Cervical Cancer Vaccine Also Protects Against Vaginal Cancers

Researchers at ASCO report that Gardasil was almost totally effective against pre-cancerous lesions

MONDAY, June 5, 2006 (HealthDay News) -- The cervical cancer vaccine that is expected to receive approval in the United States this week also appears to protect women against vulvar and vaginal cancers.

According to Finnish research presented Monday at the annual meeting of the American Society of Clinical Oncology (ASCO) in Atlanta, the Gardasil vaccine was 100 percent effective against vulvar and vaginal pre-cancerous lesions caused by HPV types 16 and 18 and 81 percent effective against all HPV types.

HPV, or human papillomavirus, is responsible for virtually all cases of cervical cancers and is present in 80 percent of the 6,000 cases of vaginal and vulvar cancers diagnosed in the United States each year.

"This study shows that the prophylactic vaccine developed to prevent cervical cancer could actually also prevent vulvar and vaginal cancer as well," said Dr. Jorma Paavonen, lead author of the study and chief physician in the department of obstetrics and gynecology at the University of Helsinki in Finland.

"This could be a transforming vaccine for millions of women around the world," added Dr. Robert F. Ozols, senior vice president of the Medical Science Division at Fox Chase Cancer Center in Philadelphia and moderator of a press briefing to announce the findings. "I don't think you can overestimate the benefit these vaccines will have," he said.

Although less common than cervical cancer, vulvar and vaginal cancers are becoming more common in young women. "Management of the disease is extremely challenging," Paavonen said. "Surgery is difficult and could be disfiguring."

The Gardasil vaccine, made by Merck & Co., was developed to target four strains of HPV, two of which (HPV 16 and 18) are linked to cervical cancer and two (HPV 6 and 11) which cause anogenital warts. Last month, an advisory panel of the U.S. Food and Drug Administration recommended that it be approved, which is expected to happen June 8.

The current study looked at combined data from three clinical trials evaluating Gardasil use by more than 18,000 women around the world. The women, none of whom had been exposed to HPV at the start of the trial, were randomly assigned to receive at least one dose and up to three doses of the vaccine or a placebo over a six-month period and were followed for two years.

At the end of the trial, 24 women in the placebo arm and zero in the vaccine arm had developed high-grade pre-cancerous lesions associated with HPV 16 and 18. These lesions are precursors of vulvar and vaginal cancer.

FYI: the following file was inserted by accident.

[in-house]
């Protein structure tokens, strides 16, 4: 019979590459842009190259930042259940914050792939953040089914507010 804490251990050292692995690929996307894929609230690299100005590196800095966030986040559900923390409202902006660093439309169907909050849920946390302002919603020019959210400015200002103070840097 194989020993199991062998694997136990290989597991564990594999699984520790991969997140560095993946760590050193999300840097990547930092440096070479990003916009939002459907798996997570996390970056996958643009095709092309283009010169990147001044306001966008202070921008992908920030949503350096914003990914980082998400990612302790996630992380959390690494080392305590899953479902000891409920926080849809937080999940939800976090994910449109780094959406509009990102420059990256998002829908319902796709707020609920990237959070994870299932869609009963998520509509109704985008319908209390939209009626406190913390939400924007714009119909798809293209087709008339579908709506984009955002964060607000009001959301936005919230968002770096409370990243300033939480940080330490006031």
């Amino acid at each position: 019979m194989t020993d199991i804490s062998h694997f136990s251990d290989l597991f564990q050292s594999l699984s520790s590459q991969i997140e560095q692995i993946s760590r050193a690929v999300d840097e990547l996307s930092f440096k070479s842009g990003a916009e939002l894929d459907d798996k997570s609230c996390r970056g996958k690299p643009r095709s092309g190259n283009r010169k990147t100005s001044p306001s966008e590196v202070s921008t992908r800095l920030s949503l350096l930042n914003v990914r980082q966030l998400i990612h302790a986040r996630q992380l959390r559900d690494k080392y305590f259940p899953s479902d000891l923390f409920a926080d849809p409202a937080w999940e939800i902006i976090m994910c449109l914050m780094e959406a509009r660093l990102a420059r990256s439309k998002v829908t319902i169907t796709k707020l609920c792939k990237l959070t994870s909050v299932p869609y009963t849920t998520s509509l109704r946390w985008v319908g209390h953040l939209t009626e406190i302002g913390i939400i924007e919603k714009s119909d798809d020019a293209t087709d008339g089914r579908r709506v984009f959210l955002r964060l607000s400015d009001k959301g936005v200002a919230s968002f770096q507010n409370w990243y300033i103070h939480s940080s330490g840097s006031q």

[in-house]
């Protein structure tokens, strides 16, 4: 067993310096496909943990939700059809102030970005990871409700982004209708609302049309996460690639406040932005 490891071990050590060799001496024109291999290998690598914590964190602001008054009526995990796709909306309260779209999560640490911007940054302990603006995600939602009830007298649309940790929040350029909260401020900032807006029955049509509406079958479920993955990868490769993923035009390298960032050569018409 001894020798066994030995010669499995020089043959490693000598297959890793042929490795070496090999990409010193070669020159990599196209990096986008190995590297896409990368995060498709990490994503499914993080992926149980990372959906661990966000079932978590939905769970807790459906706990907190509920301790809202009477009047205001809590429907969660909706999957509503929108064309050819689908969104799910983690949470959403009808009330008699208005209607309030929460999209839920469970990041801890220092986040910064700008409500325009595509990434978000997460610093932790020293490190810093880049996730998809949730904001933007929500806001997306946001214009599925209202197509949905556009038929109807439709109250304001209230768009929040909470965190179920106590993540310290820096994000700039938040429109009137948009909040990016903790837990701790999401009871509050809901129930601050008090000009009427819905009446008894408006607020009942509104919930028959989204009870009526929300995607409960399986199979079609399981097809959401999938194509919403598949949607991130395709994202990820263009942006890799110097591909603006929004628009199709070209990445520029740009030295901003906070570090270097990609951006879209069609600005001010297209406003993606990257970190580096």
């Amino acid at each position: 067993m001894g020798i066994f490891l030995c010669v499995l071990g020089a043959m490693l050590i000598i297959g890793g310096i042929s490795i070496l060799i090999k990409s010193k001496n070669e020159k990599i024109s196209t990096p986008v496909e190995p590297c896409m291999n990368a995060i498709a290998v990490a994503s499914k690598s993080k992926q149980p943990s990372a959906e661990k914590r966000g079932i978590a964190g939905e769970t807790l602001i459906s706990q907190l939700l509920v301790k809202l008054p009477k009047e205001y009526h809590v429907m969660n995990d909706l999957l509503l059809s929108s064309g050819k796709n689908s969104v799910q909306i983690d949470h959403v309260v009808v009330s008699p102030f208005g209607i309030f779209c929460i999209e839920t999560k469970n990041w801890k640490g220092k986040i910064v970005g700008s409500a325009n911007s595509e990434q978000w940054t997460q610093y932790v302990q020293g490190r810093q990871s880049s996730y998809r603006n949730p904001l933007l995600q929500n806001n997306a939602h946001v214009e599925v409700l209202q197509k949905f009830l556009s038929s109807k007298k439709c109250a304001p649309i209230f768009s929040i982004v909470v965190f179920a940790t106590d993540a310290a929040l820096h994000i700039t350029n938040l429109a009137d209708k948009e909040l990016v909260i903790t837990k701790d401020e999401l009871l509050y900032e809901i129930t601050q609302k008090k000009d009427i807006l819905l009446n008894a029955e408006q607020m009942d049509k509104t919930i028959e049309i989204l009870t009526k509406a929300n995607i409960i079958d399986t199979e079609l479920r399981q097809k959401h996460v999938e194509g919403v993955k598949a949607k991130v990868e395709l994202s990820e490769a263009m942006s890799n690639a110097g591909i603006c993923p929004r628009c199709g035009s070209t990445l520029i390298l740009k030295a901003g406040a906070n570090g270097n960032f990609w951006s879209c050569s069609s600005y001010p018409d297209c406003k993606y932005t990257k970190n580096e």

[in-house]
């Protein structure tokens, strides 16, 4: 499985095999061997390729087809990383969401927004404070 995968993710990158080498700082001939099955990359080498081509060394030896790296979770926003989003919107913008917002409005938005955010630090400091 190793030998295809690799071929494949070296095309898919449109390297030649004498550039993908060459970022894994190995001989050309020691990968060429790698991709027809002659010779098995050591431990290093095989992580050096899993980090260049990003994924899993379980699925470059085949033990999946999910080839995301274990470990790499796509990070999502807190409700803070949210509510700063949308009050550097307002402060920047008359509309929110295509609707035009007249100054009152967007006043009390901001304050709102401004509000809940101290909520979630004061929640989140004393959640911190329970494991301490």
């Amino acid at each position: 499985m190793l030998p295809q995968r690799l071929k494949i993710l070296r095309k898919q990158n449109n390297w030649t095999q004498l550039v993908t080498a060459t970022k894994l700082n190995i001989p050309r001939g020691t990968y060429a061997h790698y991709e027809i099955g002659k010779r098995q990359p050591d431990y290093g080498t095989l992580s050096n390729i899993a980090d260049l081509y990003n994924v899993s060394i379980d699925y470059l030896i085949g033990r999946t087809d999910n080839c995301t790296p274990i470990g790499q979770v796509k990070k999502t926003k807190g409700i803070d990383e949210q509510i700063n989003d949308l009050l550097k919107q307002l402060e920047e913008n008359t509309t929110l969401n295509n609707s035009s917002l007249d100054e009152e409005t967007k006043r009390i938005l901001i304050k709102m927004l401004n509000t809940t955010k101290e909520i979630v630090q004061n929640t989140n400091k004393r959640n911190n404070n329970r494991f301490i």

"The vaccine efficacy was 100 percent against this disease caused by HPV types 16 and 18," Paavonen said.

Twenty-seven women in the placebo arm and five women in the vaccine arm developed lesions caused by all HPV types, giving the vaccine 81 percent efficacy against vulvar and vaginal cancers associated with any HPV type.

"These results suggest that this vaccine indeed may prevent vulvar and vaginal cancer," Paavonen said. "This represents additional health benefits that can be gained by the HPV vaccine."

Also Monday, researchers presented Phase III results of a second HPV vaccine, this one made by GlaxoSmithKline. All women in the study group demonstrated antibody response against HPV 16 and 18. The vaccine is very similar to Gardasil but does not target any HPV types other than 16 and 18, said Dr. Michael Bookman, director of medical gynecologic oncology at Fox Chase Cancer Center in Philadelphia.

In other findings reported at the meeting, a new cancer trial showed that removing ovaries and fallopian tubes -- a procedure known as an oophorectomy -- could be effective in preventing breast cancer in women with the BRCA1 and/or BRCA2 mutations, depending on the exact mutation.

Women with mutations in the BRCA1 gene had a greater reduction in their risk of developing ovarian cancer, while women with mutations in the BRCA2 gene had a greater reduction in breast cancer risk.

The study compared 561 women with a BRCA1 or BRCA2 mutation who underwent surgery with 325 women who also had a mutation but did not have the surgery.

Overall, oophorectomy reduced breast cancer risk by 47 percent and ovarian cancer risk by 89 percent. In women with a BRCA2 mutation, surgery reduced breast cancer risk by 72 percent versus 39 percent in women with a BRCA1 mutation.

The surgery reduced ovarian cancer risk in women with a BRCA1 mutation by 87 percent.

"There appear to be differences in magnitude of protection," said Dr. Noah Kauff, lead author of the study and assistant attending physician at Memorial Sloan-Kettering Cancer Center in New York City. "Future studies should stratify for mutation type."

More information

For more on vaginal cancer, visit the National Cancer Institute.

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